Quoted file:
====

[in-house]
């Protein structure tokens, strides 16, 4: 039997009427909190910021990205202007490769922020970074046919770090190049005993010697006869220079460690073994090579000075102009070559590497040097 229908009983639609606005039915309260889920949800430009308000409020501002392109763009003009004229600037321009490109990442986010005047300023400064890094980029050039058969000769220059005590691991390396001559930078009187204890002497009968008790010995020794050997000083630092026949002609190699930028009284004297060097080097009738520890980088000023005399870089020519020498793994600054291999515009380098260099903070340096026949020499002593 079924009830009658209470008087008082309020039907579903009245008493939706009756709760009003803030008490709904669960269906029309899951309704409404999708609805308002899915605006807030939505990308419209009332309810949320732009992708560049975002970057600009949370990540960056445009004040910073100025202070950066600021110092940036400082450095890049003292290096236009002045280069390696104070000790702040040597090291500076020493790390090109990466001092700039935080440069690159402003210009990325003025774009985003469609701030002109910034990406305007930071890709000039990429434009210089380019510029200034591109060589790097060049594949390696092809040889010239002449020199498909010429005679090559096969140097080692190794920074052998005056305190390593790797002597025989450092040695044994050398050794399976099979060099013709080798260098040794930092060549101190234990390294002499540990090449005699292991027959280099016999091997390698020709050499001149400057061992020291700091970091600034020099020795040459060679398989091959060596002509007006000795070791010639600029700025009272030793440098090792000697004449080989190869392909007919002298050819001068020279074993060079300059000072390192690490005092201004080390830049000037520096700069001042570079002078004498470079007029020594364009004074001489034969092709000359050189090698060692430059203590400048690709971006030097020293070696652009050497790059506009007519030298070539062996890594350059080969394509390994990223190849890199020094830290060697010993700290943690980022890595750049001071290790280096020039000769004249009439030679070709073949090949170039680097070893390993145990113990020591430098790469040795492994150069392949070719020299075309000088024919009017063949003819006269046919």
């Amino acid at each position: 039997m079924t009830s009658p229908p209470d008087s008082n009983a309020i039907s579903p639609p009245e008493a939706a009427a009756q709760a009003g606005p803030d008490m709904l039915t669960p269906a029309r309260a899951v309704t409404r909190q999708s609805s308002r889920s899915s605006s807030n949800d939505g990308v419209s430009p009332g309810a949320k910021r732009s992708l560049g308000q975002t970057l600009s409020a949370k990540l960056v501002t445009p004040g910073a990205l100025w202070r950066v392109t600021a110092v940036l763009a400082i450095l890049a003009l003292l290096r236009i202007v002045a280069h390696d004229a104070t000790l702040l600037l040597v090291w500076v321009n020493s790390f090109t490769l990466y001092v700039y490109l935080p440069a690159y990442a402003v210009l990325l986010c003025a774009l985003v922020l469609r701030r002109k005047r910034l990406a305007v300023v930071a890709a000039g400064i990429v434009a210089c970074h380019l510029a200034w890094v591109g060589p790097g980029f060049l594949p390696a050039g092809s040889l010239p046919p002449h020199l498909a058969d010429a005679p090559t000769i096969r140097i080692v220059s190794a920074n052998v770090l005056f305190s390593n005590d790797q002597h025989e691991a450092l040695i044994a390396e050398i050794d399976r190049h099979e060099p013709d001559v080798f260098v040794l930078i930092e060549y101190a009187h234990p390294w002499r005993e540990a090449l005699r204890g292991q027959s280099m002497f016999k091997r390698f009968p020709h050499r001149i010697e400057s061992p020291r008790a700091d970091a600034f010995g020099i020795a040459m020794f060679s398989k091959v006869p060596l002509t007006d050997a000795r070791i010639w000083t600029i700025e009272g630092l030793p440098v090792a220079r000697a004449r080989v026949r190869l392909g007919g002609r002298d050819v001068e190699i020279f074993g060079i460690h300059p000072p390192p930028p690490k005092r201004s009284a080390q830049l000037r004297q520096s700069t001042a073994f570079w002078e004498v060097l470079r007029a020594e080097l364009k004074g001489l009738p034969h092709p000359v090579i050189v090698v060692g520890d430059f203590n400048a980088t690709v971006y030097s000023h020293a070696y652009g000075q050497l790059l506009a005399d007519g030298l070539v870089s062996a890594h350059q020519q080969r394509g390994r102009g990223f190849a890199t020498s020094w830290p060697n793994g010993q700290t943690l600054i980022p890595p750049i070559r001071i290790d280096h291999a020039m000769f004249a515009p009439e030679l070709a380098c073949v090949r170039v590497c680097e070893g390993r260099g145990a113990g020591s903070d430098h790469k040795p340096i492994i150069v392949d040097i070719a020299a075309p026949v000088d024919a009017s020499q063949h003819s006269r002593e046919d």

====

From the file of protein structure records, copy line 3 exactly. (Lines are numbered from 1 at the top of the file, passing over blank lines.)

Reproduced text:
């Amino acid at each position: 039997m079924t009830s009658p229908p209470d008087s008082n009983a309020i039907s579903p639609p009245e008493a939706a009427a009756q709760a009003g606005p803030d008490m709904l039915t669960p269906a029309r309260a899951v309704t409404r909190q999708s609805s308002r889920s899915s605006s807030n949800d939505g990308v419209s430009p009332g309810a949320k910021r732009s992708l560049g308000q975002t970057l600009s409020a949370k990540l960056v501002t445009p004040g910073a990205l100025w202070r950066v392109t600021a110092v940036l763009a400082i450095l890049a003009l003292l290096r236009i202007v002045a280069h390696d004229a104070t000790l702040l600037l040597v090291w500076v321009n020493s790390f090109t490769l990466y001092v700039y490109l935080p440069a690159y990442a402003v210009l990325l986010c003025a774009l985003v922020l469609r701030r002109k005047r910034l990406a305007v300023v930071a890709a000039g400064i990429v434009a210089c970074h380019l510029a200034w890094v591109g060589p790097g980029f060049l594949p390696a050039g092809s040889l010239p046919p002449h020199l498909a058969d010429a005679p090559t000769i096969r140097i080692v220059s190794a920074n052998v770090l005056f305190s390593n005590d790797q002597h025989e691991a450092l040695i044994a390396e050398i050794d399976r190049h099979e060099p013709d001559v080798f260098v040794l930078i930092e060549y101190a009187h234990p390294w002499r005993e540990a090449l005699r204890g292991q027959s280099m002497f016999k091997r390698f009968p020709h050499r001149i010697e400057s061992p020291r008790a700091d970091a600034f010995g020099i020795a040459m020794f060679s398989k091959v006869p060596l002509t007006d050997a000795r070791i010639w000083t600029i700025e009272g630092l030793p440098v090792a220079r000697a004449r080989v026949r190869l392909g007919g002609r002298d050819v001068e190699i020279f074993g060079i460690h300059p000072p390192p930028p690490k005092r201004s009284a080390q830049l000037r004297q520096s700069t001042a073994f570079w002078e004498v060097l470079r007029a020594e080097l364009k004074g001489l009738p034969h092709p000359v090579i050189v090698v060692g520890d430059f203590n400048a980088t690709v971006y030097s000023h020293a070696y652009g000075q050497l790059l506009a005399d007519g030298l070539v870089s062996a890594h350059q020519q080969r394509g390994r102009g990223f190849a890199t020498s020094w830290p060697n793994g010993q700290t943690l600054i980022p890595p750049i070559r001071i290790d280096h291999a020039m000769f004249a515009p009439e030679l070709a380098c073949v090949r170039v590497c680097e070893g390993r260099g145990a113990g020591s903070d430098h790469k040795p340096i492994i150069v392949d040097i070719a020299a075309p026949v000088d024919a009017s020499q063949h003819s006269r002593e046919d």